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You Have to Get Your Feet Wet

On one of the hottest days of the year, a mother and her young son walk downstream in the shallow creek at midday.

feet wet meditationThey don’t see me sitting on the bank until they are quite close. We have a funny exchange about meditation and prayer, and an interaction perhaps embodying both.

“What are you doing?” the little boy asks.

“Meditating,” I reply, “do you know what that is?”

“No, what is it?”

“It means watching your mind until it is very quiet, so you can hear God whispering in the leaves.”

The mother gives me a look.

“You don’t meditate?”

“We pray,” she says, with finality but without an edge.

Without a sense of condescension, I begin to have the feeling I am talking to two people at the same level of spiritual understanding, and that speaking to one I am also speaking to the other.

“Sometimes I don’t understand what people mean by prayer, just as they don’t understand what I mean by meditation,” I reply.

By now I’m nearing weirdo category, but the boy remains very curious. He keeps looking at me, asking questions. Why do adults stop asking questions when it is so natural for us as children to do so?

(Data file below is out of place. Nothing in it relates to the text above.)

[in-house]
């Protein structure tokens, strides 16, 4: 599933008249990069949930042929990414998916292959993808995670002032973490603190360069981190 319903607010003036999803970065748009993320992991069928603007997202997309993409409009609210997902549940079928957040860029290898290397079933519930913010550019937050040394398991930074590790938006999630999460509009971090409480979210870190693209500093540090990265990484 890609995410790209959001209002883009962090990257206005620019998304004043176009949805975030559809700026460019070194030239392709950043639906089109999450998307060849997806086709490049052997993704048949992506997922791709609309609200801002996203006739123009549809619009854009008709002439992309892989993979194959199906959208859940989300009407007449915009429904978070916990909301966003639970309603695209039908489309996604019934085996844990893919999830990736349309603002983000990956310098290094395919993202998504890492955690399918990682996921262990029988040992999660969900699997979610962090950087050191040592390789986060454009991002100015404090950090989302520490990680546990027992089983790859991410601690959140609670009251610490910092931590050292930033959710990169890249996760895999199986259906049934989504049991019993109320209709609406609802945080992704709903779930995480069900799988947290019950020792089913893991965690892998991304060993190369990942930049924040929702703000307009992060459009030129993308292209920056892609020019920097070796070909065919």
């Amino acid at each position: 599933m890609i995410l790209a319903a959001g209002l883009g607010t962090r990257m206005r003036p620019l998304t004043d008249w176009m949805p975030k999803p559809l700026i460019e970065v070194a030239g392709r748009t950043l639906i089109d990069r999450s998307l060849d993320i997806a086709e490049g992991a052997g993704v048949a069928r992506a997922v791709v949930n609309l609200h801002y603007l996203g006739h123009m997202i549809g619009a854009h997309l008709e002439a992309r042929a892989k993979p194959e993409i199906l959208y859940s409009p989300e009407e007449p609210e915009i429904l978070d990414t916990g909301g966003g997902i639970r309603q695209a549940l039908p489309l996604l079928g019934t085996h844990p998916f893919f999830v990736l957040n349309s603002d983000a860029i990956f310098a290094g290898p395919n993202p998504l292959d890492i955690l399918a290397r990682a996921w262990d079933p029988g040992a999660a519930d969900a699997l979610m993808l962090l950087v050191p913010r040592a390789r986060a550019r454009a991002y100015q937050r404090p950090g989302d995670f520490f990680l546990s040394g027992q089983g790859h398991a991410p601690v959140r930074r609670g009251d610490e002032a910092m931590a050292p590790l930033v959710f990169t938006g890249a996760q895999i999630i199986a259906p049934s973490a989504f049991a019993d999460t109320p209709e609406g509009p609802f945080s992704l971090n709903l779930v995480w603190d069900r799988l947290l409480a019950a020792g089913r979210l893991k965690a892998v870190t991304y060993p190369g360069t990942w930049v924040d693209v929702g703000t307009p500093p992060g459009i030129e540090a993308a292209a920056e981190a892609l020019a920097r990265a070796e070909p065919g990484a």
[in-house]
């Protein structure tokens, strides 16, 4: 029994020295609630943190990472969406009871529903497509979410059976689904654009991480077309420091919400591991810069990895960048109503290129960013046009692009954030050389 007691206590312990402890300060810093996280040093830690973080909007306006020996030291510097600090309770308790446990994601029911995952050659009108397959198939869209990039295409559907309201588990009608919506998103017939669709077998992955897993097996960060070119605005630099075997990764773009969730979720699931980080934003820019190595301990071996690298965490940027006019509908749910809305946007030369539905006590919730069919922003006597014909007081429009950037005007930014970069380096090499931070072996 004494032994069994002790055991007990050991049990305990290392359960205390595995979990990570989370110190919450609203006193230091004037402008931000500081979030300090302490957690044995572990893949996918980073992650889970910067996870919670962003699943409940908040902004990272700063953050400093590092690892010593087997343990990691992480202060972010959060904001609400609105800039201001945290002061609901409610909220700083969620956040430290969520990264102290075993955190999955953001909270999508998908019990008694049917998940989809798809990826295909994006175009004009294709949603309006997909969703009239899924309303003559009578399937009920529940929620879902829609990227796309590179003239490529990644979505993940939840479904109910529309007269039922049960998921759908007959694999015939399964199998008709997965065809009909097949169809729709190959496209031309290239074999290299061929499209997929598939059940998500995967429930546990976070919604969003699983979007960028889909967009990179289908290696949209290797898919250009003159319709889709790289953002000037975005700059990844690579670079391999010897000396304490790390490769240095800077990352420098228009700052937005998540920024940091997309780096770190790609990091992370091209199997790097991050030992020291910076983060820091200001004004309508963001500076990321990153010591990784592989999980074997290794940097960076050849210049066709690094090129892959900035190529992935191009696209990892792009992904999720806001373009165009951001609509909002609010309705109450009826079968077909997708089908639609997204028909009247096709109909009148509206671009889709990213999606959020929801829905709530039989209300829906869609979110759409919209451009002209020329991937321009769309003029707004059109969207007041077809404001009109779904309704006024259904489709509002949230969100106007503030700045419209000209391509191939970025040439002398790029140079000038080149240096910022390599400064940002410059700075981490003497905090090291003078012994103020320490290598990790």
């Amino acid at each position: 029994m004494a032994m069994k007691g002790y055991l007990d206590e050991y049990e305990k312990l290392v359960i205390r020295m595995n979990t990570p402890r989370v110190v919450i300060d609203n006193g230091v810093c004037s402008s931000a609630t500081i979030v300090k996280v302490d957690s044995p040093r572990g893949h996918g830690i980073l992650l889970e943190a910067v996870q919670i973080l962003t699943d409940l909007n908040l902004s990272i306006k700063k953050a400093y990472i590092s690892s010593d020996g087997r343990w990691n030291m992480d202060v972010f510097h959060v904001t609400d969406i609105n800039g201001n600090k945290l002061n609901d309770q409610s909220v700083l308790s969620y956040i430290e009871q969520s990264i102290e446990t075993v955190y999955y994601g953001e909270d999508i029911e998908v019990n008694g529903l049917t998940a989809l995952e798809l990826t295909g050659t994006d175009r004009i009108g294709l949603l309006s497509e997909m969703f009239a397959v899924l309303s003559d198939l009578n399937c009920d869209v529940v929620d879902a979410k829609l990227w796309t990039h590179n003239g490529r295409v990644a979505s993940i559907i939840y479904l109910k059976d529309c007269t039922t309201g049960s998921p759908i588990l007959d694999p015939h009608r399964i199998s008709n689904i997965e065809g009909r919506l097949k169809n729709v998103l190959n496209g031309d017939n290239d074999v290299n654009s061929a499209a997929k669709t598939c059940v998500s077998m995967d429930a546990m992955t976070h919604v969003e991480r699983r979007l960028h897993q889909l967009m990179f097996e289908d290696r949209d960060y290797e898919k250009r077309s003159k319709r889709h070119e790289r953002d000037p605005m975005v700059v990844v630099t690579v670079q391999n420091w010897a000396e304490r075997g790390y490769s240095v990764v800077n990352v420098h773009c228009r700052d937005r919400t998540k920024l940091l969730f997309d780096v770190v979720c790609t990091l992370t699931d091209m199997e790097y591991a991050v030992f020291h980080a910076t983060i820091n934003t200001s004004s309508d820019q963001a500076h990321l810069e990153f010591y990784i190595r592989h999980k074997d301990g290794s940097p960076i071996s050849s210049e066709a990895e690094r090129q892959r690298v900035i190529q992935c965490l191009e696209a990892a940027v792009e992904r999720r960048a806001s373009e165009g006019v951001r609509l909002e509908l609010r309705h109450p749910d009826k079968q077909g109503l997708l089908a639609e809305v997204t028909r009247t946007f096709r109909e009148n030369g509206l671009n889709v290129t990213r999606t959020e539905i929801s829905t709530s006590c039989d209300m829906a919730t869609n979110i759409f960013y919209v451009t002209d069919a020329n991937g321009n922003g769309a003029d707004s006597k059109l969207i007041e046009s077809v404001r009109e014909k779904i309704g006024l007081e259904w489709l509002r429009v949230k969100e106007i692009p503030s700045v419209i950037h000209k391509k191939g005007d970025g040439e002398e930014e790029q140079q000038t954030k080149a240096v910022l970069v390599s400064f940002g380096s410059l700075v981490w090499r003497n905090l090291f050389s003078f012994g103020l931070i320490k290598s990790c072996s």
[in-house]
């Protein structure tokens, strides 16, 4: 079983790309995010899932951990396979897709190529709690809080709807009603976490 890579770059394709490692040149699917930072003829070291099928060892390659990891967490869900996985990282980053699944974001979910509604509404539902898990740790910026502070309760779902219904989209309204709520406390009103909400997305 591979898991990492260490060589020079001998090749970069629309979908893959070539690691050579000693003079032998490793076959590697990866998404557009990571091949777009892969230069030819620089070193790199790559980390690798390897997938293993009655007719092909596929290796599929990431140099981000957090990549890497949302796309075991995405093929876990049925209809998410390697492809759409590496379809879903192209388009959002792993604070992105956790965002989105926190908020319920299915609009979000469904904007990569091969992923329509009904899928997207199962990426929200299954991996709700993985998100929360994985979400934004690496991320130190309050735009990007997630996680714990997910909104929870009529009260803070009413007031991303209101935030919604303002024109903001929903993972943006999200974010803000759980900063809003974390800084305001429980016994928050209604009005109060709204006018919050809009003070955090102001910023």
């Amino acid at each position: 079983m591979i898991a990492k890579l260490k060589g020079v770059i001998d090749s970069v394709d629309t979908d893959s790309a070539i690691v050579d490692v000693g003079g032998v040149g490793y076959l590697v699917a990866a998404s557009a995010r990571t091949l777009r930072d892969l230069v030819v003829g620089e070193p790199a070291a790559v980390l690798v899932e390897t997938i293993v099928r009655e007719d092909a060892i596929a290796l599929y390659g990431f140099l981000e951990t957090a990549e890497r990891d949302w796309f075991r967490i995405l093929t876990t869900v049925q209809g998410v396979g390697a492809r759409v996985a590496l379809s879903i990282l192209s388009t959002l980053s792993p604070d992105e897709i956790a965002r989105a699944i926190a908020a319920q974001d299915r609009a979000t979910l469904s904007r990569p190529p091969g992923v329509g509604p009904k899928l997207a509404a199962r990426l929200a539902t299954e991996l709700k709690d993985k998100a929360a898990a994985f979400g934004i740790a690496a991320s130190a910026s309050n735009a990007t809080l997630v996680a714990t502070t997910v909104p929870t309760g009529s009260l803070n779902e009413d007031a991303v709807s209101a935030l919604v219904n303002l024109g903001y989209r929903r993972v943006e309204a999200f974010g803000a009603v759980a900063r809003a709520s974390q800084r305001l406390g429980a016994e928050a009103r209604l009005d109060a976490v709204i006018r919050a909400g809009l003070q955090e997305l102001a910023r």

His mother steers him over to a favorite tree on the other side of the creek. He sits in the crook of it for a bit, and then climbs up fairly high, directly over the creek.

“How old are you?” I ask, as he stares down at me.


“You climb pretty well for five.”

By this time mother is ready to go, but the fun isn’t over. The boy can’t or won’t shimmy back down the tree, and he won’t jump down to her.

“I was afraid of that,” she says.

Though I have running shoes on, I ask, “Would you like some help?”

“Yes, if you would, though you have shoes on.”

I thought I might be able to stand on stones sticking out of the shallow stream, but of course it was not to be.

Though I’m tall, the boy is out of reach. He’ll have to trust a stranger to catch him the couple feet he needs to drop into my hands.

I stand under the tree, my feet slipping into the water, and put my arms straight up, fully extended toward the boy into the cloudless California sky. Commandingly I say, “I have you, drop down.”

Without hesitation the little guy pushes off and in one motion I hand him over to his mother. They walk back upstream and I go back to my sitting, taking off my wet shoes and socks to dry in the sun.

Strangely, seamlessly, there is no feeling of interruption, much less disruption. Indeed, it doesn’t feel like an interruption of the meditation at all.

Martin LeFevre

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